20 November, 2015
There’s been a significant increase in the number of interventions Counter-Terrorism Units (CTU) are making at Australia’s international airports in recent months.
Since July 199 passengers have been offloaded from their flights by CTU officers for national security reasons, concerns about their intended travel destination or other suspicious behaviour – in just these four months to the end of October this is almost two thirds the total offloads (336) in 2014-15.
The Minister for Immigration and Border Protection Peter Dutton said the number of interventions demonstrated the vital role the CT units were playing at a time when Australia’s terror alert level remained at high and threats were increasing.
“Maintaining strong security at our borders is critically important in stopping those with evil intent or impressionable young people who have fallen prey to terrorist propaganda from leaving Australia to join murderous terror groups like Islamic State,” Mr Dutton said.
“Equally it is our frontline in stopping those who would seek to enter Australia to do us harm.”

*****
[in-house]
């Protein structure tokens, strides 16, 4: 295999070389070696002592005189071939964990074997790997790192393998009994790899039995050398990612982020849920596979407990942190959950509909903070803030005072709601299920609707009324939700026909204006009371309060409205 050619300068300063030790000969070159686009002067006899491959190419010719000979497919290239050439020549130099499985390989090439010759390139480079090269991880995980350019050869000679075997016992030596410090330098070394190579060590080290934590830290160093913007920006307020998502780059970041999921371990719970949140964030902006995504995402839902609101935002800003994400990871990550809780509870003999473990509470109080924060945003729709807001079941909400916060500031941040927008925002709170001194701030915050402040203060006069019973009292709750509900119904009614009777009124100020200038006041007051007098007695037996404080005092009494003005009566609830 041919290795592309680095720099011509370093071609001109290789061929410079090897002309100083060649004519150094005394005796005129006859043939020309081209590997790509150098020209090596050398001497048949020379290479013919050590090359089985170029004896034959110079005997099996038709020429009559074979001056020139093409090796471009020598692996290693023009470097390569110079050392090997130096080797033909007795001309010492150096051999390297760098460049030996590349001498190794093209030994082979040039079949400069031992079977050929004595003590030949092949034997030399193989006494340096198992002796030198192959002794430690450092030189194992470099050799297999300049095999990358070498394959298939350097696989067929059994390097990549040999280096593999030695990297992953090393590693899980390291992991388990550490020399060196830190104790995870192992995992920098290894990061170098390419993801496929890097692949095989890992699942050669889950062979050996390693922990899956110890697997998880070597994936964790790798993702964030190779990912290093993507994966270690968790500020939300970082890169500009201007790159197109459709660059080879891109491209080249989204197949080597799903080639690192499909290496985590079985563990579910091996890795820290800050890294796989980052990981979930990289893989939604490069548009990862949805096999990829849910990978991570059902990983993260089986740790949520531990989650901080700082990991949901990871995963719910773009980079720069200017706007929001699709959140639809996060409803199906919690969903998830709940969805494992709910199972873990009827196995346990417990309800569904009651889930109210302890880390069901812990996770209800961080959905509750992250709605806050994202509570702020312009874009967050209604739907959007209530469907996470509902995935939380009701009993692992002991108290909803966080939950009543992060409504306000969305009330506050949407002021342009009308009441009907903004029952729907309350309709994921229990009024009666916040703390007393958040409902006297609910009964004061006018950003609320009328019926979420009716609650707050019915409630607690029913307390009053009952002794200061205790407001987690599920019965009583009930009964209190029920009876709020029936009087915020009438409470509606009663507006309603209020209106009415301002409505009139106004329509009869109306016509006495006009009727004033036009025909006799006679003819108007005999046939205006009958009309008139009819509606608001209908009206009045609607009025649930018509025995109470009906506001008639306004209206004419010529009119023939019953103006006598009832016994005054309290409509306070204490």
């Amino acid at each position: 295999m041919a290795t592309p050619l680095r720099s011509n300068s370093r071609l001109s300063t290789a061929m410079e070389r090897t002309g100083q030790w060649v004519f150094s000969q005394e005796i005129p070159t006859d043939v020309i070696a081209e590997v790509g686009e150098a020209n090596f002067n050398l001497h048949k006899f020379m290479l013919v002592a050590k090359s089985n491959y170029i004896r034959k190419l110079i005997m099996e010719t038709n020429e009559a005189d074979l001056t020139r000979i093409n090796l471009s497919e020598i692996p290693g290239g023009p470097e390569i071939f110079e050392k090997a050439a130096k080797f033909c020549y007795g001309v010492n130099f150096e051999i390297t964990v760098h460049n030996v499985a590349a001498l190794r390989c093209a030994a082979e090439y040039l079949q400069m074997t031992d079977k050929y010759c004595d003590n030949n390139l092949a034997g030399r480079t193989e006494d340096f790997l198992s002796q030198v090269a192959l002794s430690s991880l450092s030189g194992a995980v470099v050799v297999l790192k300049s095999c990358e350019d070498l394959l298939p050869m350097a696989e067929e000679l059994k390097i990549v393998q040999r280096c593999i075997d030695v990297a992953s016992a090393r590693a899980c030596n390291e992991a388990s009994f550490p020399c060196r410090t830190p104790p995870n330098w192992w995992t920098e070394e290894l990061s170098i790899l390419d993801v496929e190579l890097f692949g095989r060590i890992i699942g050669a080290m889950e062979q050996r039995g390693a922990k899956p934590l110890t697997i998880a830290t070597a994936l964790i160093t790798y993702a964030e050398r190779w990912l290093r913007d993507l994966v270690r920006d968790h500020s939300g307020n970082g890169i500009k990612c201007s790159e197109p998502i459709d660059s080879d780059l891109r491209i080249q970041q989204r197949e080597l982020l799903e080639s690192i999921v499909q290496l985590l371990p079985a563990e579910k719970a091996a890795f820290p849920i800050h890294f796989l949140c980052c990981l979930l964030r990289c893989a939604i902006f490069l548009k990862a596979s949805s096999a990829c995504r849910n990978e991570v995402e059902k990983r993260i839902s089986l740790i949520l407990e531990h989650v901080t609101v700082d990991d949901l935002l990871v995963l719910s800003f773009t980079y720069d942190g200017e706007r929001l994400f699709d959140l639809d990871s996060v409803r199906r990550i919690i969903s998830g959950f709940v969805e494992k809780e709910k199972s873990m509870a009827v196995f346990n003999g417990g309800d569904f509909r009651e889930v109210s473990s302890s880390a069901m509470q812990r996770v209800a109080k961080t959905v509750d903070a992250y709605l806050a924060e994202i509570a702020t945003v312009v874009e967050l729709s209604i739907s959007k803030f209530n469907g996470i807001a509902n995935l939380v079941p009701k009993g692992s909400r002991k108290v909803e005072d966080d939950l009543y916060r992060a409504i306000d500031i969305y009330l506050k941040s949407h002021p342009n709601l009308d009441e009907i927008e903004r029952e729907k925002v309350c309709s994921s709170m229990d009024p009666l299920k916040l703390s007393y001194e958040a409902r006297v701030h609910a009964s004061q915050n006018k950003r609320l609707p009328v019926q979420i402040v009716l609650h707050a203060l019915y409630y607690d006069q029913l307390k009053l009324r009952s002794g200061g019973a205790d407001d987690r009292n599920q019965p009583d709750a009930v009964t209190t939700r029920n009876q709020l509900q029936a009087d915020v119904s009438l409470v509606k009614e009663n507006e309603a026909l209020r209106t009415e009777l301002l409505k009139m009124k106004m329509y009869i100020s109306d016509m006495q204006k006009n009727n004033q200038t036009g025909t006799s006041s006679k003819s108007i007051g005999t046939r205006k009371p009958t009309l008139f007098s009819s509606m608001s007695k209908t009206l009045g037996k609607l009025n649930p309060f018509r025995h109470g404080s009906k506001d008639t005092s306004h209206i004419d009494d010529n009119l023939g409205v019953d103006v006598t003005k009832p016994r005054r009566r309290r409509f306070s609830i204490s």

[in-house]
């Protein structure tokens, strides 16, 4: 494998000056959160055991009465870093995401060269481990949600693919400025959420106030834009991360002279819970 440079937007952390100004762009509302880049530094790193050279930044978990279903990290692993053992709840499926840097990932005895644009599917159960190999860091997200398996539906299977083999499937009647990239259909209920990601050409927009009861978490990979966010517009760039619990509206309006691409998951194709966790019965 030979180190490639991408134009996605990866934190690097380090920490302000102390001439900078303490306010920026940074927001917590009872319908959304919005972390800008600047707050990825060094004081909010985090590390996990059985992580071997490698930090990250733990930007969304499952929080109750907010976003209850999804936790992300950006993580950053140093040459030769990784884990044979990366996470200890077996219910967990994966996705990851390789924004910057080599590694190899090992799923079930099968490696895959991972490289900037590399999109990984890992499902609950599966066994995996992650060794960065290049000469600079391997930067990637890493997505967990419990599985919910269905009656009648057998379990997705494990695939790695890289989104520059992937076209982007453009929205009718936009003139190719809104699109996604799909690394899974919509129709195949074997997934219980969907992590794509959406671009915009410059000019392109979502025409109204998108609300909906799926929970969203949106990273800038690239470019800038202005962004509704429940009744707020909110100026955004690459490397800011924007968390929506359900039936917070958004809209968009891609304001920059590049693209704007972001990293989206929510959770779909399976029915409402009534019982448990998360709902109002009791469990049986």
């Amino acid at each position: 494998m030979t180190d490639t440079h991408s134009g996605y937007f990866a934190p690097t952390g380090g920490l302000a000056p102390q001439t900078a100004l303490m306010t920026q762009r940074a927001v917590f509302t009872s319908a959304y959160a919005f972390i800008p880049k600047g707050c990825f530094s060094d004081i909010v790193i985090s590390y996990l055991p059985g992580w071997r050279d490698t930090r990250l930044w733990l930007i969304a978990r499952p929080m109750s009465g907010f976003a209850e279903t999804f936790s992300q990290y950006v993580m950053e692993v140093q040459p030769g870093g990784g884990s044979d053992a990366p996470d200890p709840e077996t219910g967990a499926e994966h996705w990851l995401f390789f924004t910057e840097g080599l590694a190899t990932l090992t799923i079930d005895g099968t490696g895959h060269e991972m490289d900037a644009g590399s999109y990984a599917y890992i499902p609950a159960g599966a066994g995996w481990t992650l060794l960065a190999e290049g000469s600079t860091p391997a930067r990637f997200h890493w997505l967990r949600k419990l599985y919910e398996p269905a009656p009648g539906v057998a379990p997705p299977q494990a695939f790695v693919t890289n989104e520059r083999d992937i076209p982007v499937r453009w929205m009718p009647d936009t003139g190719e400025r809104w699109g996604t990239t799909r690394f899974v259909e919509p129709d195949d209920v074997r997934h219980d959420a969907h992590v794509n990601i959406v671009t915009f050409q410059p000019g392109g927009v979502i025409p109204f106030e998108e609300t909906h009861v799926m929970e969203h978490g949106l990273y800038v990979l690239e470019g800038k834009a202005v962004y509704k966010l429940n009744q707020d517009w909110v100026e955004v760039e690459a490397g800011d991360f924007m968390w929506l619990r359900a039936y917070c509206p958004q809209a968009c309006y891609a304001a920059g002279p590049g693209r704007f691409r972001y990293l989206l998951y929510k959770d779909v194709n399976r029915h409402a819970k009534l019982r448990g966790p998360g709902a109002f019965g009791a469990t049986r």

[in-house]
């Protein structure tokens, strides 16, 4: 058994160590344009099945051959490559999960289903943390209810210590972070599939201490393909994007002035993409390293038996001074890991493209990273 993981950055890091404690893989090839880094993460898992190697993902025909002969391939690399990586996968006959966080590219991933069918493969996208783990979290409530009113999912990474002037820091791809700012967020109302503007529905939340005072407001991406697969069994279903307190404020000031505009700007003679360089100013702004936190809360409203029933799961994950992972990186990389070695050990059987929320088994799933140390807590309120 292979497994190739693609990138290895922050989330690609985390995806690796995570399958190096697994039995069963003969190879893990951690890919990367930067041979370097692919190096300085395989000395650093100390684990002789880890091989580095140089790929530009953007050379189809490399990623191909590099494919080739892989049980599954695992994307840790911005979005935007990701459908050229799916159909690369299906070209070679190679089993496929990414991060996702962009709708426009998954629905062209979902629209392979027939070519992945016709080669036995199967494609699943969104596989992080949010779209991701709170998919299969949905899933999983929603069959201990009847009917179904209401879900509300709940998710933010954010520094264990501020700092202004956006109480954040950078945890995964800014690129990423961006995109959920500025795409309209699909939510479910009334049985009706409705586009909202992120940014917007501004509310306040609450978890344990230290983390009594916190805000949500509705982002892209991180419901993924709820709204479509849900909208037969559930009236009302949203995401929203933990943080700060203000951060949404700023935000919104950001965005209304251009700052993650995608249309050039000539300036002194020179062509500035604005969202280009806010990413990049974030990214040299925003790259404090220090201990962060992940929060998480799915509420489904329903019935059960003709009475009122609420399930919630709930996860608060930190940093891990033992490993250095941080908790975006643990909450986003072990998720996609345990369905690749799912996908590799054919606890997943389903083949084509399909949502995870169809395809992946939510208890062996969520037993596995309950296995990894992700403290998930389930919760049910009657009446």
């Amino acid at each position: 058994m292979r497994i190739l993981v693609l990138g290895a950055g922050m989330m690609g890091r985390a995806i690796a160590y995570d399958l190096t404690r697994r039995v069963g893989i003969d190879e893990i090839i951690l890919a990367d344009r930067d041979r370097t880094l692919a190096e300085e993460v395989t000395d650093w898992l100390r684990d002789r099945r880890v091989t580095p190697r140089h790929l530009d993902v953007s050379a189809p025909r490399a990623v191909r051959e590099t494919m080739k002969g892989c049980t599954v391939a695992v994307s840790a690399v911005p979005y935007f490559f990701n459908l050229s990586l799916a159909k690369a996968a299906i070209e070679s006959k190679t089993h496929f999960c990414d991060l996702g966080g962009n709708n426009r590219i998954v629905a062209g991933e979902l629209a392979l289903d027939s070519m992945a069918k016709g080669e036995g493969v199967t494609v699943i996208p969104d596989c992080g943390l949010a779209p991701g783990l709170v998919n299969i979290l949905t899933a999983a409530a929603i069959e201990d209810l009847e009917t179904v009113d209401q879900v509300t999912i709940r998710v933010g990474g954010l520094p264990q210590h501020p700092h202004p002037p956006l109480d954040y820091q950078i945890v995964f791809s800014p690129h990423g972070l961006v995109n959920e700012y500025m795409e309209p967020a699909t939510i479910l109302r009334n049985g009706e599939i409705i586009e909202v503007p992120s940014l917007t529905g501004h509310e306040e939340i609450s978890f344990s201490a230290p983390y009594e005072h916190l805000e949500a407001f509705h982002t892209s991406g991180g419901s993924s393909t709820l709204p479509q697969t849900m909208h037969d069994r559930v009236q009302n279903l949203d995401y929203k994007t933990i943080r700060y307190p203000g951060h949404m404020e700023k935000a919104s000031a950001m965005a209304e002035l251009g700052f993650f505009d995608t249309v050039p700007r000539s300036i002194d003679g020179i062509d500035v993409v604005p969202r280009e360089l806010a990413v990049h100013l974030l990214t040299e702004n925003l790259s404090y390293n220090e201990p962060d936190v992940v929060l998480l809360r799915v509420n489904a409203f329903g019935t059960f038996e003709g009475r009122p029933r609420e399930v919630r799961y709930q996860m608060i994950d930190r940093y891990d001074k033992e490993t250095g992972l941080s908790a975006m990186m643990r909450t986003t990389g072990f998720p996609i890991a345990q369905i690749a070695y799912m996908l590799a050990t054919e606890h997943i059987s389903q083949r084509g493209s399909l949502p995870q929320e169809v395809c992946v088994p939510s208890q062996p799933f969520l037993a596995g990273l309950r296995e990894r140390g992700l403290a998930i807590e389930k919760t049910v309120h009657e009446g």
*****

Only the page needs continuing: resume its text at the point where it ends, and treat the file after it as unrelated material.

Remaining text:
The CTU initiative was part of the Government’s $630 million funding package for agencies involved in counter-terrorism activities.
Mr Dutton said since the CT units began operating at Australia’s international airports in August 2014 there had been a total of 535 passenger offloads, 194,660 real time assessments nationally and more than 13,000 patrols. (See notes)
“Many passengers subject to offload are able to continue their journey at a later time, but a significant number of people of national security concern have been detected during the CTU offload process.
“Much of the work these units do cannot be made public, but the instance of five young men prevented from travelling to the Middle East revealed in August this year is not an isolated case.
““Recently Australian Border Force officers formed a suspicion that a minor was potentially travelling to join conflicts in the Middle East. After questioning and an examination of his baggage he was prevented from travelling and referred to other agencies for investigation. Again this is not an isolated incident.”
Mr Dutton said the Coalition Government had returned integrity to Australia’s borders.
“Protecting the Australian community is our number one priority and we are doing everything possible to ensure we minimise the risks posed by terrorist groups and those who would seek to join them.”
Further information: Minister’s office – 02 6277 7860
A Real Time Assessment – involves a CTU officer questioning a passenger about their travel intentions where a suspicion has been raised.
An Offload – is where a traveller is subject to CTU intervention activity and does not travel as originally intended.
A Patrol – is where CTU officers carry out both overt and covert activity in an airport precinct to detect, deter or disrupt possible terrorist related activity.